Leader of the Islamic Revolution Ayatollah Seyyed Ali Khamenei, in a meeting on Saturday with a group of professors, scientific elites and researchers from universities, science and technology parks, as well as scientific and research centers, sketched out the Islamic Republic’s 20-year objectives for turning into a “powerful, dignified, independent, religious, rich, and justice-oriented” Iran “endowed with a popular, clean, industrious, compassionate and pious government.” Noting that universities set the foundation for the achievement of such lofty goals, the Leader of the Islamic Revolution said: “‘Accelerating the pace of the scientific growth at universities and scientific centers’, ‘creating and strengthening the sense of [being part of] the dignified Iranian-Islamic identity among the youth’, ‘maintaining revolutionary spirit of universities and students’ and ‘[paving the way for] soft war commanders and officers’ to play their genuine role’ are among requirements for the Islamic establishment to become a prominent scientific power and a model of democracy endowed with [the values of] Islam and spirituality in the world.”
Ayatollah Seyyed Ali Khamenei, the Leader of the Islamic Revolution, in a meeting with Greek Prime Minister Alexis Tsipras on Monday, referred to the brilliant cultural and civilizational history of Iran and Greece, saying: “This visit can be a good start for increasing exchanges and long-term cooperation between the two countries.”
Referring to the Greek prime minister’s remarks about the existence of conflicting viewpoints and interests in Europe, Ayatollah Khamenei said: “This criticism against Europe is sustained that unlike the past, it lacks an independent will in the face of America, which Europeans must do away with this weakness.”
With respect to the Greek prime minister’s remarks on the issue of Syria, the Leader of the Islamic Revolution said: “Terrorism is a contagious and very dangerous disease, which could be controlled provided that everybody dealt with it seriously, but unfortunately, certain [governments] are directly or indirectly aiding terrorist currents.”
Highlighting commonalities and convergence between policies pursued by Iran and Greece, Ayatollah Khamenei said: “Your Excellency and your government follow an independent policy and line, which we hope you would be able to overcome economic problems [in your country] and this trip would be a step toward further strengthening of the two countries’ interests.”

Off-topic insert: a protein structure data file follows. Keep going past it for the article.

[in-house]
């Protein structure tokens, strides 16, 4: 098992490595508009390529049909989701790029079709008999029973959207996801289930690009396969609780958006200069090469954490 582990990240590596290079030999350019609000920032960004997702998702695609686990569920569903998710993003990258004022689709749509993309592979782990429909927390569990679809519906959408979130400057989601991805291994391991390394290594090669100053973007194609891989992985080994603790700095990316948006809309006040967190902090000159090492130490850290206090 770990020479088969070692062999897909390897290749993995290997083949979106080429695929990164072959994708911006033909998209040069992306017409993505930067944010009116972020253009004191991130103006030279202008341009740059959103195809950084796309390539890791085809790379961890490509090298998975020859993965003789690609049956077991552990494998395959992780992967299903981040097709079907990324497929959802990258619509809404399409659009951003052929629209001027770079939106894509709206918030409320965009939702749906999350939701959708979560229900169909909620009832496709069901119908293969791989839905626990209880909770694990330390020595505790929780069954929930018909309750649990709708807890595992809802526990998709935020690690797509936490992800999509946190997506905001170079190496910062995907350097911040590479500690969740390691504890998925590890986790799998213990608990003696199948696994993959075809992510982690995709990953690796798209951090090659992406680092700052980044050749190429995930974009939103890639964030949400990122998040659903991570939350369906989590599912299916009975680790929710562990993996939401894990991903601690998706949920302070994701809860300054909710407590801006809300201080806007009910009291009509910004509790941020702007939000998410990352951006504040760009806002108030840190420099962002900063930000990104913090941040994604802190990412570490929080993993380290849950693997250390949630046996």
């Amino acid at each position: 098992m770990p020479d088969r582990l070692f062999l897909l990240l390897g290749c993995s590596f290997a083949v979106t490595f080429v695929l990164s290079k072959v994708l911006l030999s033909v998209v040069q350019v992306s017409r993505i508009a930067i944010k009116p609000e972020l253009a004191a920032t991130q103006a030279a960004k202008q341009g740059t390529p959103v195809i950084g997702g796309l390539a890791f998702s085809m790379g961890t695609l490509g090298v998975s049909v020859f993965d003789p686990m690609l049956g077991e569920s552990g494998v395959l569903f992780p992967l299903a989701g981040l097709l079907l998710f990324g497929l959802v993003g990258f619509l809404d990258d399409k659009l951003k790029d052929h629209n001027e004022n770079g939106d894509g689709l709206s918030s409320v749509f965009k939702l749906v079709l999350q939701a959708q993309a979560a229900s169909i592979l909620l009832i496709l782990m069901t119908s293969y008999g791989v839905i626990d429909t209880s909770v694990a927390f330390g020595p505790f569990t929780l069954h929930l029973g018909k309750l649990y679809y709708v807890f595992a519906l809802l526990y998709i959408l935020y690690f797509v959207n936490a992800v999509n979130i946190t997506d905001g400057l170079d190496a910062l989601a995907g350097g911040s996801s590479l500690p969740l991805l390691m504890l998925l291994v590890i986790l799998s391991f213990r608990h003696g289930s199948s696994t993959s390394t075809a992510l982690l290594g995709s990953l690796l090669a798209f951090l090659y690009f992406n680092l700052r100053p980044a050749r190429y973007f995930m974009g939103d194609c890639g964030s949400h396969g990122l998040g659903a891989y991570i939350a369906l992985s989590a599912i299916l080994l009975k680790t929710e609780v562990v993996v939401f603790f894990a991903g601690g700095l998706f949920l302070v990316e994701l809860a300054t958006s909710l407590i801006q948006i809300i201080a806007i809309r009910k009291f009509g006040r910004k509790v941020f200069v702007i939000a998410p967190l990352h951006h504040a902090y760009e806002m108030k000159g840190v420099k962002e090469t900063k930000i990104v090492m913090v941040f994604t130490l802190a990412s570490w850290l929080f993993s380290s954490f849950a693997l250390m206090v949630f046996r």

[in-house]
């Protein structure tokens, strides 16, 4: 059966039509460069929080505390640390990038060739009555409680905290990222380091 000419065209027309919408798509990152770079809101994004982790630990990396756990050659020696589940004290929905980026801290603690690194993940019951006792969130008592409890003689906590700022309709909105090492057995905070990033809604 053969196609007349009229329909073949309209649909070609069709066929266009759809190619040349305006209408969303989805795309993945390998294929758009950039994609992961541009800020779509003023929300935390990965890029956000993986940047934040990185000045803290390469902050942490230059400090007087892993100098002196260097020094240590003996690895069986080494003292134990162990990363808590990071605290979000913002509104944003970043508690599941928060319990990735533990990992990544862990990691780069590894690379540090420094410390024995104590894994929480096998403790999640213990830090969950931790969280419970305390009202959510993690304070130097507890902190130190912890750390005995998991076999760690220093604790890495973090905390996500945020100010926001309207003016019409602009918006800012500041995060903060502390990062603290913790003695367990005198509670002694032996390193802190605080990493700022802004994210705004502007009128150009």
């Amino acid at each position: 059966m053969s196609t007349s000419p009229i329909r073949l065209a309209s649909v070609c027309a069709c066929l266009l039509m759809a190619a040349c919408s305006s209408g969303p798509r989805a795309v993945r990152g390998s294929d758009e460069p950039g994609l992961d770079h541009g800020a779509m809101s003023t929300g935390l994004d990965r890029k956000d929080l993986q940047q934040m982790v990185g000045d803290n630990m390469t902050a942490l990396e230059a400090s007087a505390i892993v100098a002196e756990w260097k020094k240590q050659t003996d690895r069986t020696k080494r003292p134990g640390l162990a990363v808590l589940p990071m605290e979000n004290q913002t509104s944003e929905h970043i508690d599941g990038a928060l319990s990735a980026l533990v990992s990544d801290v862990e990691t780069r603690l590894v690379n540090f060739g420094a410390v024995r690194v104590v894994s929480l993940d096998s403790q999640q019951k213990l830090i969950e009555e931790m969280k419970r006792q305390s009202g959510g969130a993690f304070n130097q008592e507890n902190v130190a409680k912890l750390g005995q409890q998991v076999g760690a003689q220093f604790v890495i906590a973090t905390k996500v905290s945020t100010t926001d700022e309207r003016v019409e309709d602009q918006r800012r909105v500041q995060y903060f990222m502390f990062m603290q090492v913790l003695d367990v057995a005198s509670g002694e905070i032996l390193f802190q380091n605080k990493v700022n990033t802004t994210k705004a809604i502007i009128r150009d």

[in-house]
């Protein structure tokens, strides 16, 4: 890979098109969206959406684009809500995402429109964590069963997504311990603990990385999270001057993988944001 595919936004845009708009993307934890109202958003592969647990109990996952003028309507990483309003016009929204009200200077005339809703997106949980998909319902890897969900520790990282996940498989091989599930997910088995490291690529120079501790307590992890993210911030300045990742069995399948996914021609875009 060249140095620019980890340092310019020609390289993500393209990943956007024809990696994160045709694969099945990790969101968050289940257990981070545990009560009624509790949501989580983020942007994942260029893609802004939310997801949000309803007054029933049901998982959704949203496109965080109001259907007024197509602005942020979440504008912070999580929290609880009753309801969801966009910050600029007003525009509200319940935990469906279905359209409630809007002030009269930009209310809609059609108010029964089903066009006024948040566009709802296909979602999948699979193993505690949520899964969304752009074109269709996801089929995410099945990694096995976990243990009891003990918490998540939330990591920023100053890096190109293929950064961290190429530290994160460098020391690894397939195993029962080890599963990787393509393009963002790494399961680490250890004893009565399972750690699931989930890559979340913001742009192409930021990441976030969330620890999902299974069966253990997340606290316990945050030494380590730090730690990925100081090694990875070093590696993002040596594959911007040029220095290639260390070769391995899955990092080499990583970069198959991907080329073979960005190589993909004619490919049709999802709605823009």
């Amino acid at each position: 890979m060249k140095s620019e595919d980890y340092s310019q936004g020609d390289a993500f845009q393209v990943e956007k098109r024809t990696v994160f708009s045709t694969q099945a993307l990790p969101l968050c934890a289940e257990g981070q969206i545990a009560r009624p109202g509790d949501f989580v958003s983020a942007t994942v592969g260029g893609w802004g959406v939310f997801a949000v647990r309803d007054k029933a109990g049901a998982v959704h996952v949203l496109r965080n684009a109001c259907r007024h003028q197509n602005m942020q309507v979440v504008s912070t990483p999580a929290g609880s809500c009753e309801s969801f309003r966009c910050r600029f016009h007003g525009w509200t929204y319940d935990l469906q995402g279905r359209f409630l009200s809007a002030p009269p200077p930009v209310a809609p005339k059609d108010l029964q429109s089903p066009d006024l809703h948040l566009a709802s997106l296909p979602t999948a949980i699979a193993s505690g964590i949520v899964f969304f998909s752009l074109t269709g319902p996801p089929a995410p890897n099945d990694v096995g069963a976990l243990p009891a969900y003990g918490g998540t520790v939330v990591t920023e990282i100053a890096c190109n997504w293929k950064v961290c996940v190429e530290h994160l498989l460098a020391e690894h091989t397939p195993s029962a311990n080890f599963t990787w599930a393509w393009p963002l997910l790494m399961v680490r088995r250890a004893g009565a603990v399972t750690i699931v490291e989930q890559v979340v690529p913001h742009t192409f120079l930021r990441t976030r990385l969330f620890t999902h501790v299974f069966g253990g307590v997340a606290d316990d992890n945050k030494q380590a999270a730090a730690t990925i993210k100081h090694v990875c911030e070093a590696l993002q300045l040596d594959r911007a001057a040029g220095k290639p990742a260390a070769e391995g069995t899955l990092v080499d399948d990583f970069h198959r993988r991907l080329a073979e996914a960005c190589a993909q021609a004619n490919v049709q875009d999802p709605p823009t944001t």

During this meeting, which was also attended by Iran’s First Vice President Es’haq Jahangiri, Mr. Alexis Tsipras, prime minister of Greece, addressed the Leader of the Islamic Revolution, saying: “You are the Leader of great and honorable people, who have played a determining role in history and also in defending their ideals and independence.”
Mr. Tsipras described his Iran visit as a sign of the existence of a joint political will in the two countries for boosting cooperation at all levels, adding: “This trip is a turning point in bilateral relations and will be in the best interests of both countries.”
Pointing to conflicting viewpoints and interests as well as complications and problems in Europe, the Greek prime minister said: “The European countries have interdependent economies and any change in them is very difficult. To fix this situation, the composition of forces in the European Union must change.”
On the issue of Syria, Mr. Tsipras said: “We hope to witness positive developments in the case of Syria, because this crisis has humanitarian dimensions, which have forced hundreds of thousands of people to leave their homes due to terrorists’ attacks and migrate to other countries including Greece.”
Ibtihaj Muhammad is the first American athlete to partake in the Olympics with hijab.
The 30-year-old Muslim is a fencer who wears hijab in contests and will go to the 2016 Summer Olympics wearing one, Huffington Post reported Tuesday.
She won the bronze medal in the Women’s Sabre World Cup on Saturday to be qualified to represent the US fencing team in Rio, Brazil.
“When most people picture an Olympic fencer, they probably do not imagine a person like me. Fortunately, I am not most people," she explains in her USA Fencing bio. "I have always believed that with hard work, dedication, and perseverance, I could one day walk with my U.S. teammates into Olympic history."
"I want to compete in the Olympics for the United States to prove that nothing should hinder anyone from reaching their goals -- not race, religion or gender. I
want to set an example that anything is possible with perseverance."
The New Jersey native has been fencing since the age of 13.
The 2016 games, or Jogos Olímpicos de Verão de 2016 in Portuguese, will be held from August 5 to August 21.